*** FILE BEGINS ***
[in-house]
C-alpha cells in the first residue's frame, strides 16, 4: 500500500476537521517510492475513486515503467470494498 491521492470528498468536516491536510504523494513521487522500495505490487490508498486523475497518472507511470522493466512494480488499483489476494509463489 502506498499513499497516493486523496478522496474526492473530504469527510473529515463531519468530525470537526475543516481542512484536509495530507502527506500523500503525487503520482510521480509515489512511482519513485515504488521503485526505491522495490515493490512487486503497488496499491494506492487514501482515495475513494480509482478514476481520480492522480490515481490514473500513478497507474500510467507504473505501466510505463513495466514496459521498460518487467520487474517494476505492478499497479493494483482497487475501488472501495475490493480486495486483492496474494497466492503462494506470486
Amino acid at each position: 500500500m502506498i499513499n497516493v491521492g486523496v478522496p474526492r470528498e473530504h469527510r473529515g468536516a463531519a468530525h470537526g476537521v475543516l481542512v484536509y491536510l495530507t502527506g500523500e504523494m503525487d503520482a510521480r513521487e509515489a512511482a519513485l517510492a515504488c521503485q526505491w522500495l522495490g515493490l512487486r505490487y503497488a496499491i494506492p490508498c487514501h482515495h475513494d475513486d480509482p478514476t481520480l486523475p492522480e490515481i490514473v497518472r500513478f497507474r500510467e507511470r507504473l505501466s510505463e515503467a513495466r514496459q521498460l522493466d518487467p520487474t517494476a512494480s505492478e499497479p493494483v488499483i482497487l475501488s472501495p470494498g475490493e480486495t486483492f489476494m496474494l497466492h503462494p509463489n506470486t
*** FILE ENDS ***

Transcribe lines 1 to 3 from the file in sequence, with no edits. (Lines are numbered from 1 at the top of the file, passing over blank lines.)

[in-house]
C-alpha cells in the first residue's frame, strides 16, 4: 500500500476537521517510492475513486515503467470494498 491521492470528498468536516491536510504523494513521487522500495505490487490508498486523475497518472507511470522493466512494480488499483489476494509463489 502506498499513499497516493486523496478522496474526492473530504469527510473529515463531519468530525470537526475543516481542512484536509495530507502527506500523500503525487503520482510521480509515489512511482519513485515504488521503485526505491522495490515493490512487486503497488496499491494506492487514501482515495475513494480509482478514476481520480492522480490515481490514473500513478497507474500510467507504473505501466510505463513495466514496459521498460518487467520487474517494476505492478499497479493494483482497487475501488472501495475490493480486495486483492496474494497466492503462494506470486
Amino acid at each position: 500500500m502506498i499513499n497516493v491521492g486523496v478522496p474526492r470528498e473530504h469527510r473529515g468536516a463531519a468530525h470537526g476537521v475543516l481542512v484536509y491536510l495530507t502527506g500523500e504523494m503525487d503520482a510521480r513521487e509515489a512511482a519513485l517510492a515504488c521503485q526505491w522500495l522495490g515493490l512487486r505490487y503497488a496499491i494506492p490508498c487514501h482515495h475513494d475513486d480509482p478514476t481520480l486523475p492522480e490515481i490514473v497518472r500513478f497507474r500510467e507511470r507504473l505501466s510505463e515503467a513495466r514496459q521498460l522493466d518487467p520487474t517494476a512494480s505492478e499497479p493494483v488499483i482497487l475501488s472501495p470494498g475490493e480486495t486483492f489476494m496474494l497466492h503462494p509463489n506470486t